Farmers strike deal with British Sugar for improved beet prices
- Credit: NFU / Tim Scrivener
East Anglian beet growers have welcomed a long-awaited deal with British Sugar bosses for a "substantial increase" in price for next year's crop.
Following a "difficult negotiation", the processing company and the National Farmers' Union's sugar board (NFU Sugar), jointly announced a new one-year contract with a fixed price of £27 per adjusted tonne for 2022 - up from £20.30 this year.
The deal also includes the continuation of an assurance scheme to compensate growers for losses due to virus yellows disease, and the extension of a futures-linked contract.
The initiative, launched as a pilot last year, now gives all growers the option to seek higher prices by "hedging" 10pc of their tonnage on a variable-priced contract, linked to futures markets.
Also new for this year is a "local premium" for all growers up to 28 miles from their nearest factory.
Current multi-year contracted growers will have the option to upgrade to a fixed £25 per tonne by committing to an additional contract year - but there will be no separate market-linked bonus.
Fenland grower and NFU Sugar board chairman Michael Sly said: “Following another difficult negotiation, we have finally managed to agree terms with British Sugar.
"The substantial increase in the one-year contract price reflects the increased costs and risk sugar beet growers now face and recognises the fact that sugar beet must offer returns comparable with alternatives.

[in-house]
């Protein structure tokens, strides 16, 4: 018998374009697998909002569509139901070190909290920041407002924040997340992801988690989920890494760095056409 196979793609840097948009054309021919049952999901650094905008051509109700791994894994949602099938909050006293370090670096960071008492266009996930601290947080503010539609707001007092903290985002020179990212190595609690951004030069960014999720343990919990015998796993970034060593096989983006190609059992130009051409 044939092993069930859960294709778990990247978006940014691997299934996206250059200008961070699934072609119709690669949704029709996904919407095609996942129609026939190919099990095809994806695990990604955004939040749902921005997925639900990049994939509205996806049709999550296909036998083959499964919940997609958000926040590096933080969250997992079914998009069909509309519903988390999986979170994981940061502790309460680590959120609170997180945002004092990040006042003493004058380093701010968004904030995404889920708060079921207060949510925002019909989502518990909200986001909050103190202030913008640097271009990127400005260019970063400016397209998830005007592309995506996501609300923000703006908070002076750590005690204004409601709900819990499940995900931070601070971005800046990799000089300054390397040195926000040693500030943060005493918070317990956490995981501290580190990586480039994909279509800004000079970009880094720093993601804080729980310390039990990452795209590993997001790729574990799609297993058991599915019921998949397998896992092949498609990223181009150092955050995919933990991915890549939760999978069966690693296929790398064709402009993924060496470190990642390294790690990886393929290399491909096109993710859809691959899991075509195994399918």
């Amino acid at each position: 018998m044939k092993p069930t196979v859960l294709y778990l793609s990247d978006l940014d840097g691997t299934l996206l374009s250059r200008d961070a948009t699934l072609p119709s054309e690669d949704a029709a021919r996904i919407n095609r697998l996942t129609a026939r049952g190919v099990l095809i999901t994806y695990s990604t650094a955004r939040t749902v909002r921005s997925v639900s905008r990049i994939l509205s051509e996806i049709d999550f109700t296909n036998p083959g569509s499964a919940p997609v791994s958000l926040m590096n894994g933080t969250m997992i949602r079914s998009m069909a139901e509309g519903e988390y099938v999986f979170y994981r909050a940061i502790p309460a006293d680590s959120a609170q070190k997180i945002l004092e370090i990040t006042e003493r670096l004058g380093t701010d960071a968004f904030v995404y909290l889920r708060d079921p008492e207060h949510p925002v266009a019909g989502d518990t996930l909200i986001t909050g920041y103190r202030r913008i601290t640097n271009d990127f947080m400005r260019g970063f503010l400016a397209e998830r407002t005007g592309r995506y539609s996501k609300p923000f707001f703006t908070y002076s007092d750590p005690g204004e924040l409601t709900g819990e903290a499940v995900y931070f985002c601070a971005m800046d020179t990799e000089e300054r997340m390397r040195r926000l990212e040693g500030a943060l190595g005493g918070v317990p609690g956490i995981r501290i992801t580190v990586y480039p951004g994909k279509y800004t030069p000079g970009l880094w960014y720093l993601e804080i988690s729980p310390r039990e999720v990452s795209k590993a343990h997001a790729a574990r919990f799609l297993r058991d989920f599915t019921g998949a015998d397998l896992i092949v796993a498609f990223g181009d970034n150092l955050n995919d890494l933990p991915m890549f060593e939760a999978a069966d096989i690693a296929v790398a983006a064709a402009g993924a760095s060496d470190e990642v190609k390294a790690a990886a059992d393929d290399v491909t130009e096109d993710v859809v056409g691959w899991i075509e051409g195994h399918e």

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"The futures-linked variable priced contract offers both growers and the processor the potential to lock in attractive prices, meaning all parties can benefit from it.
"Other countries around the EU are starting to follow our lead on this and I am sure that this type of contract will become increasingly common as EU countries modernise their thinking and practices.”
North Norfolk contractor Kit Papworth, also a member of the NFU Sugar board, said: "I think this is a fair deal for both sides, given all the issues at the moment.
"Agreeing to continue with the futures contract is a really good system for growers. It means they can take a gamble on getting a better future price for their crop if they want to, with the caveat that it could go down as well as up.
"It has been one of the toughest negotiations for both sides, it went down to the wire but I think it is a good compromise."
Peter Watson, agriculture director for British Sugar, said: “We are pleased to be able to share the agreed contract prices with growers after a long negotiation.
"Our aim was always to agree a fair and sustainable price for all and we believe this is what we have achieved.
“Together with our virus yellows assurance scheme, the new local premium and the futures-linked contract we believe the contracts offer a competitive package for growers.”
Farming agents said the agreement offered a fairer balance of risk and reward.
Charles Whitaker, managing partner at the Norwich office of Brown and Co: “Hopefully this reflects a more joined-up approach of shared rewards between grower and processor to grow the area, tonnage and combined industry fortunes.
"Given the steep rise in global ag commodity values, the change in weather risk patterns, competition for land use and a laser focus on farm land-use net margins, this is just in time to influence late adjustments to 2022 cropping plans within cropping decisions which are being made as we speak.”